Drag racing revs up the entertainment
quotient of this alternative fuel expo
Electric racecars would have made an awesome science fair project, but the real deal is here. Electric-powered dragsters—which can travel up to 150mph—and their drivers will officially take the track for the first time in the Chicago area on Saturday 13. The race will be the highlight of an expo that will show that alternative-fuel vehicles aren’t just for idealistic hippies anymore.
Visitors to the Midwest Alternative Fuel Vehicle Expo at Route 66 Raceway in Joliet can check out hybrids (vehicles that use small gasoline engines, assisted by an electric motor for an extra kick) currently on the market and learn about how they work. There also will be prototypes on hand, such as a VW Beetle that local high-school students modified to run on vegetable oil.
“It’s just a way of getting everybody together and making them aware that there’s something else besides gasoline,” says John Emde, a member of the National Electric Drag Racing Association. “One day, there will be no more gas, so we have to come up with alternatives, and this is just the start of it.”
Emde has been on an alt-fuel kick since the 1970s, when he converted his Subaru to run on an electric motor. “I’d drive it to work and just plug it into a wall, just like you would a toaster,” says Emde, who notes that most full-fledged electric cars are produced by hobbyists like himself. “Anyone can have one—the only problem is, you can drive [it] only about 50, 100 miles max, and then it has to be recharged again, and that takes several hours.”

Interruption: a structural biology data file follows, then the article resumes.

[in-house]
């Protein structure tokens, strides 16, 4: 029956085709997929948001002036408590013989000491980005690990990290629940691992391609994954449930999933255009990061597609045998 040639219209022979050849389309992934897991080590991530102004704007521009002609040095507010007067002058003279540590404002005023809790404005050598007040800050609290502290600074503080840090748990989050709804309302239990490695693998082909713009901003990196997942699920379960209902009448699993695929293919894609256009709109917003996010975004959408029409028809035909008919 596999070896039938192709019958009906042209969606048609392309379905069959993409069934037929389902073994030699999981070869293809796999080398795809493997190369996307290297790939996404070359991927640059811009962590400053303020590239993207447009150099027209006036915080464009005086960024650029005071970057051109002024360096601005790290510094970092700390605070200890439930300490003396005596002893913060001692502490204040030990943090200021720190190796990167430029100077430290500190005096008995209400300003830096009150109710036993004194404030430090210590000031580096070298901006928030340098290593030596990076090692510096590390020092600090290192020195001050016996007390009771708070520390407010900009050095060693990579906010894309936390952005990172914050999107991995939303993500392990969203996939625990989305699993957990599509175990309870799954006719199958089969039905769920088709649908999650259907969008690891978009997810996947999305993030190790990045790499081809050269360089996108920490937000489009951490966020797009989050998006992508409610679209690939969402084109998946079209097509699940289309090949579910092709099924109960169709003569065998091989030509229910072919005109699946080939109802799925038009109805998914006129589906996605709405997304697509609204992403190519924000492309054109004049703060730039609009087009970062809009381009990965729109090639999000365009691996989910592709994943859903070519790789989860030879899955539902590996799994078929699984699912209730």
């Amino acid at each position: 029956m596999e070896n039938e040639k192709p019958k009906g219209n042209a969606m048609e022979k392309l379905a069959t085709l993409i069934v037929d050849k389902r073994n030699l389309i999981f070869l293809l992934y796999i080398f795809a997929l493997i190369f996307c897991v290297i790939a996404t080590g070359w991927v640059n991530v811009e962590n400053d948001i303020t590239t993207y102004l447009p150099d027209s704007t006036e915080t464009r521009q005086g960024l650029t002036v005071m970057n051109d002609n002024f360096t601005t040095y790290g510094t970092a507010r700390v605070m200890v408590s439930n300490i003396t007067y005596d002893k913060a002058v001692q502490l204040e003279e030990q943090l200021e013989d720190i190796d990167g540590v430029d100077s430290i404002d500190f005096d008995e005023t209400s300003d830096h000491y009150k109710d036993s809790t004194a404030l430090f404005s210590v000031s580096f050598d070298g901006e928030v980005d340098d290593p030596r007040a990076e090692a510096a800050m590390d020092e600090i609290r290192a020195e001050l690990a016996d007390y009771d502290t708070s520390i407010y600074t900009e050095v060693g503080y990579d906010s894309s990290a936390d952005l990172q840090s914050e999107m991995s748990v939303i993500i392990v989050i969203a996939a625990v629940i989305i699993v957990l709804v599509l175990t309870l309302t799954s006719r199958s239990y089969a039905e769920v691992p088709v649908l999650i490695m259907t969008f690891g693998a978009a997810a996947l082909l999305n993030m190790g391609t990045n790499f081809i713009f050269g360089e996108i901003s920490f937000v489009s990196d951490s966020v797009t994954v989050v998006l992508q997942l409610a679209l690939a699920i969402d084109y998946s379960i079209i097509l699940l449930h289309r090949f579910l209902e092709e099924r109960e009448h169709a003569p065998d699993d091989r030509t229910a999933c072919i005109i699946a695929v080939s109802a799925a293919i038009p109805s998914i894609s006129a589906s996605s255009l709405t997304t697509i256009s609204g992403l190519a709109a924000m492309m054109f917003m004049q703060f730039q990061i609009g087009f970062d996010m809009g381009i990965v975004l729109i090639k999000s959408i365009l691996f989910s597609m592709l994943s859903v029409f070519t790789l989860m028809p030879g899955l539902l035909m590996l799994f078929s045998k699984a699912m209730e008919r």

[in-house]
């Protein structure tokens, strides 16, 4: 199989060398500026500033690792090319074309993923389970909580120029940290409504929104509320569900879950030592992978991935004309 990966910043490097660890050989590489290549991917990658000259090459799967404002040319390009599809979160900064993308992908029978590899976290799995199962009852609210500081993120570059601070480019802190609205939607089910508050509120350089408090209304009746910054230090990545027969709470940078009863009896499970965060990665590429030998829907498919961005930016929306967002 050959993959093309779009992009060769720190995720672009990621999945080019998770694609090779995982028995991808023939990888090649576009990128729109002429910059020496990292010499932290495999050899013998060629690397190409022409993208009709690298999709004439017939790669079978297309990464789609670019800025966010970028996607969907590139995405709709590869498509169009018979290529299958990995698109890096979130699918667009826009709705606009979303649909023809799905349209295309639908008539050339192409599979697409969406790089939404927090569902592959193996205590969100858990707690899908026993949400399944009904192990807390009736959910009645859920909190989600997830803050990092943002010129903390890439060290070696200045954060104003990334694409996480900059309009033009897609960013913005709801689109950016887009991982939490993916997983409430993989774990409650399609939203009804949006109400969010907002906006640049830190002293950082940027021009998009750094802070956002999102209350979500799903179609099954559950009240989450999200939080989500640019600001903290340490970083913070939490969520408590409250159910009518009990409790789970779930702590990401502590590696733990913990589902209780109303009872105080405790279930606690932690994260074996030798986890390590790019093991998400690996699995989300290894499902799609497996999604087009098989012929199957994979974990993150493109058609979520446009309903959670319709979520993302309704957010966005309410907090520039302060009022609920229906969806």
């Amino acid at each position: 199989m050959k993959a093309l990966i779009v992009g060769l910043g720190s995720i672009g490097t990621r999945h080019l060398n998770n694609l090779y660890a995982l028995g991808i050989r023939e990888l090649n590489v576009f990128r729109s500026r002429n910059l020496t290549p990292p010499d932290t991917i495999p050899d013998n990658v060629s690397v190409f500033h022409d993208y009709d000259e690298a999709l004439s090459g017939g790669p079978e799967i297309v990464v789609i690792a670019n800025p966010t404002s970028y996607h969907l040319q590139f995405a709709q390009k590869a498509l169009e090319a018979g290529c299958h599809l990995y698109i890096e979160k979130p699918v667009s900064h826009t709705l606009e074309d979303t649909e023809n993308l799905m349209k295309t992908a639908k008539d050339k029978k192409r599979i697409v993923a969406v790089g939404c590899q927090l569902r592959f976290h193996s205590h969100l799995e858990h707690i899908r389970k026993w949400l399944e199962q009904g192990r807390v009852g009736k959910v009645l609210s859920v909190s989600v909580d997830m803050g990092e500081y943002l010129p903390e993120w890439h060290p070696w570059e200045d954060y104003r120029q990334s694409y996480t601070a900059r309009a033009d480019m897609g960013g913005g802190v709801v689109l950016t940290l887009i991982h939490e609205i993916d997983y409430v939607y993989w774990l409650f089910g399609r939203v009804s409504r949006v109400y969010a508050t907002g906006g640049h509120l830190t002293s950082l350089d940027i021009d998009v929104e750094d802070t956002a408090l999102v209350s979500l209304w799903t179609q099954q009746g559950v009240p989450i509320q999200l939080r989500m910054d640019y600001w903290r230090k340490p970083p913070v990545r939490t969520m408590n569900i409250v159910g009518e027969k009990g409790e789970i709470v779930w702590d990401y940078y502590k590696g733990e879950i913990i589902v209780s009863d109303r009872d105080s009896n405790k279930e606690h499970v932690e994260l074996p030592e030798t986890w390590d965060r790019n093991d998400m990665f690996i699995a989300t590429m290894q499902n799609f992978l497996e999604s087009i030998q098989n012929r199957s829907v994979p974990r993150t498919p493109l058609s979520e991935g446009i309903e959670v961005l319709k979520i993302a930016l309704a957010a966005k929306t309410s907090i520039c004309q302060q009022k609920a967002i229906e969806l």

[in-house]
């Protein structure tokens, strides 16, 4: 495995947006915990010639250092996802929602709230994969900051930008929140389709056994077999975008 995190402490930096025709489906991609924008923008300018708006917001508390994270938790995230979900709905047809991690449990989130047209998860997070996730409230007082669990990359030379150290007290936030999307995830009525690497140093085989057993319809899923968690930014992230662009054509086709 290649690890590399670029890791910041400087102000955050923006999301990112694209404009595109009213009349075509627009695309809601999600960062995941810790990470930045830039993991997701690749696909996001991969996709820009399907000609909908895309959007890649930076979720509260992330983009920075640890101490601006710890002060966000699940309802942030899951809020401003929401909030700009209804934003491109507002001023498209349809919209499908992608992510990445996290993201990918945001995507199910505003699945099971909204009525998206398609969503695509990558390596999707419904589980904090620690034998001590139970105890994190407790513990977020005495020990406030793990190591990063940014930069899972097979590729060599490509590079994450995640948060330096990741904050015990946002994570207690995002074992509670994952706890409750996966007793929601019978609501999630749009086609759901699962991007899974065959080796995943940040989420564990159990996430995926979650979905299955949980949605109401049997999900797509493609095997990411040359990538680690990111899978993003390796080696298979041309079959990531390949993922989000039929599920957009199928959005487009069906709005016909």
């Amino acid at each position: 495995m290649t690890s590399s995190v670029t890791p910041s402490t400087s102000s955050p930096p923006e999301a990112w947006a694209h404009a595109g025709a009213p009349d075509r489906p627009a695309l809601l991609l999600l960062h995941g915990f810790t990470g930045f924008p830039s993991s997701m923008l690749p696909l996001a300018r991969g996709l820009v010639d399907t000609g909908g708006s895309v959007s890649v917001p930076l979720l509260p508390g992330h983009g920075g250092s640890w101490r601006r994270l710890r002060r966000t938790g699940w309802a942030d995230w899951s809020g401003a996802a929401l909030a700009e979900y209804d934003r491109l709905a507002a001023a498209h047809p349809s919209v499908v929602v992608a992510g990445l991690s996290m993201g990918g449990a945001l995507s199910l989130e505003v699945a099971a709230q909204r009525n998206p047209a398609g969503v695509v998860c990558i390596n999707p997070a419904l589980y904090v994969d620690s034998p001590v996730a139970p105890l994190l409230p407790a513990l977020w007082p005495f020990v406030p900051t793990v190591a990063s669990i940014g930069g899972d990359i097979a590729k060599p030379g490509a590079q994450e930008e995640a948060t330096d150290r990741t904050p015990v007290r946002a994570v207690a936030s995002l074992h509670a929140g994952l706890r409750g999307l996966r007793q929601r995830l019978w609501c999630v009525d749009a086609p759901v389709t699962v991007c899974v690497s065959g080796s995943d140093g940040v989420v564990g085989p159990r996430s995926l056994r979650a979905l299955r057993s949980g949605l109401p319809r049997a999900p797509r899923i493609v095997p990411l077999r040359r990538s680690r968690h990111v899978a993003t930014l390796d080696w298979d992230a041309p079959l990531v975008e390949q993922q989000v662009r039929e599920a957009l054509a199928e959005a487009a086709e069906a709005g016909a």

Emde calls the hybrids being produced by major manufacturers “a stepping stone between straight gas and straight electric.” (General Motors and Ford both produced electric-car models, but they have recently taken them off the market.)
About eight years ago, Emde got together with some friends to build an electric dragster. Soon after, they joined the national association. Emde will race a car named Aggravated Battery (pictured) down a straight course for a quarter of a mile. There won’t be the pollutants from gas-powered vehicle races—or the engine-revving noise, either. “They make no noise at all,” Emde says, “all you hear are the tires.”—Leah Pietrusiak
The Midwest Alternative Fuel Vehicle Expo is Saturday 13.